Written By Linsy Hunsaker | Healthy Magazine
1. Get Them Involved
After school activities, like band or theater, are there for a reason. And if your child’s school doesn’t have anything, local YMCAs and “rec” centers always have something.
2. Embrace the Outside
“Kids can’t be couch potatoes without the couch,” says Kelly Murumets, former CEO of the Canadian fitness nonprofit ParticipACTION. She suggests just bundling them up and sending them outside. Whether they just soak up vitamin D or play with friends, the change of scenery will do them good.
[infobox title=’The Right Way to Wean Kids Off Video Games’]
The old-fashioned approach is to simply pull the plug or hide the system. Before you congratulate yourself for drawing the line, however, be aware that your child will probably find video games elsewhere. Furthermore, you’ve just communicated to your child that he lacks self-control (which is fine in some cases—kids need some help in the self-control department).
Here are some tips for a better way to redirect your child’s habits:
- Play video games with them. This will remove your kid’s excuse that “you don’t understand why I like it so much.”
- Keep (you or them) a log of video game time. After a while, show them the percentage of their waking time they’ve been playing video games. This can help put their habits in context. This also erases any argument like “I don’t even play that much.”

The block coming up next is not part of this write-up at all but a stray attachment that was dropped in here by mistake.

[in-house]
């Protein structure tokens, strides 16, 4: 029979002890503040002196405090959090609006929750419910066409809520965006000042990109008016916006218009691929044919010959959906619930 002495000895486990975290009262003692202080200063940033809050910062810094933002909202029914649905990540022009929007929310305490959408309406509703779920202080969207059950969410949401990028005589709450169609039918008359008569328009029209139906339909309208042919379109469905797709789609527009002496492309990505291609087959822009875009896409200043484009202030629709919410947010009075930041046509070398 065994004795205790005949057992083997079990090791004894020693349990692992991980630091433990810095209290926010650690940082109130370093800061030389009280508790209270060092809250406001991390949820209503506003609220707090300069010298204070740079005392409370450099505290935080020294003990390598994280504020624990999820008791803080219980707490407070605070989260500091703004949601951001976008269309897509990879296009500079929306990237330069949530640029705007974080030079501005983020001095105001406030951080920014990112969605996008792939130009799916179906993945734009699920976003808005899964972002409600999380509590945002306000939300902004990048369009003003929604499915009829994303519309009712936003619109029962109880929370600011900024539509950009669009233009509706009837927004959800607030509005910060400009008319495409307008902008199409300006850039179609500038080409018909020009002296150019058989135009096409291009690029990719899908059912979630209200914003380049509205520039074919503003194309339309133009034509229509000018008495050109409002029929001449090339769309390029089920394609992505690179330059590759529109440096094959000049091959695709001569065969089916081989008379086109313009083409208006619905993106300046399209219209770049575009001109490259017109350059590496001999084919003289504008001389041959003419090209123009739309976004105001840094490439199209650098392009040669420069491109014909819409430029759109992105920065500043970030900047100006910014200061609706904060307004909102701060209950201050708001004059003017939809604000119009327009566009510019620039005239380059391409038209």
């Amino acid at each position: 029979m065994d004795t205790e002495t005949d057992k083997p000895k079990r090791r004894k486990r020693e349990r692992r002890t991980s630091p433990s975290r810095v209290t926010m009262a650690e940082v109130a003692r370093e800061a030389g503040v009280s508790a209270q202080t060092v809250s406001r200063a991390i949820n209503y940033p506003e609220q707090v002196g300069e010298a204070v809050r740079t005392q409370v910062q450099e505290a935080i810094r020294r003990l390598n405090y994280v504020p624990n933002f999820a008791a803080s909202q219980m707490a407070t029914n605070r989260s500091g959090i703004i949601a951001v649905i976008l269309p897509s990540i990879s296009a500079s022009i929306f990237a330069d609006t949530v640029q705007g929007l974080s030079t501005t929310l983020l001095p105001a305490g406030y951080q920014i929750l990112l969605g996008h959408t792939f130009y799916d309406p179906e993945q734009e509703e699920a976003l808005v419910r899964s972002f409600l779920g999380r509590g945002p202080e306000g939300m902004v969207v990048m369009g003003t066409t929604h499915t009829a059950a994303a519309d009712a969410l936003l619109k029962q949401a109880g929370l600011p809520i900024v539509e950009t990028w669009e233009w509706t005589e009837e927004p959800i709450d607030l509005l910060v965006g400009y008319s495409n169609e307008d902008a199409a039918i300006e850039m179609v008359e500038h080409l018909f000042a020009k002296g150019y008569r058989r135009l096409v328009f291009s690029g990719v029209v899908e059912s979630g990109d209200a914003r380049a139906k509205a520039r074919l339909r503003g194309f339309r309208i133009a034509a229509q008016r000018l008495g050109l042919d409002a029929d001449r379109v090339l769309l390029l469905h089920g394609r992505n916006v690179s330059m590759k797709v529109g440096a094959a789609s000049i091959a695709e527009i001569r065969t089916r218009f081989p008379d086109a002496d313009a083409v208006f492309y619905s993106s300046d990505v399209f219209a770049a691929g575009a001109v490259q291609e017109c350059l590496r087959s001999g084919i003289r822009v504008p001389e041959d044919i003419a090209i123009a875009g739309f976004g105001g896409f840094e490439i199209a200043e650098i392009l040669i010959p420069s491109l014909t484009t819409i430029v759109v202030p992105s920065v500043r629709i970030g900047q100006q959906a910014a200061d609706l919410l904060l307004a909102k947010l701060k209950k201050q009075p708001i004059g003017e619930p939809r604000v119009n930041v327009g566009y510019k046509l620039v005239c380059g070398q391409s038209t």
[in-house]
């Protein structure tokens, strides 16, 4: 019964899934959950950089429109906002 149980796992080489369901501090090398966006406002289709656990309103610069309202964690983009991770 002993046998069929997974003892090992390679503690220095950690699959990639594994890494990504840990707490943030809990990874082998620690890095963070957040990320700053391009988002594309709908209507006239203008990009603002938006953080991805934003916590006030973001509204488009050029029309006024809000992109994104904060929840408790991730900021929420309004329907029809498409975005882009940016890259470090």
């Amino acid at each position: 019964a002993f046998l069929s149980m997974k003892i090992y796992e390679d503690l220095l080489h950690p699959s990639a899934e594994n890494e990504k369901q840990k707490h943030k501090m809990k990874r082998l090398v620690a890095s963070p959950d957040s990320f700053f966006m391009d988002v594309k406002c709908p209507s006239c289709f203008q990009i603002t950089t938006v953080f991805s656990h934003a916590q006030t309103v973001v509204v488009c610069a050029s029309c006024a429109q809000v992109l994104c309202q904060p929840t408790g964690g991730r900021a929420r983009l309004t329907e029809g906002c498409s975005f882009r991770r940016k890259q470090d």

- Have a real defense against “I have nothing else to do.” Reading doesn’t count. Come up with a few activities that your kids could do after school. Help them find a long-term project, like building something, to keep them occupied. This will often involve friends, which is great.
- Know your enemy. Video games provide instant gratification, meaning that you can be a winner and a hero with minutes. Real life doesn’t work like that, so your child needs encouragement in other life pursuits.
- Consider limiting solitary video game time. Playing with friends at least can be somewhat social.
3. Transform the Inside
If you want your kids close by, turn the inside into a playground. Create a track for toy trucks with colored tape, make indoor bowling with marbles and erasers, or just put up a tent for an indoor campout.
4. Make Some Rules
Of course, at a certain point, you might have to lay down the law, because they’ll probably pick Mario over homework and Sponge Bob over outside play most days. Establishing rules and being consistent are vital.
Sources: New York Times, Canadian Living, and Buzz Feed
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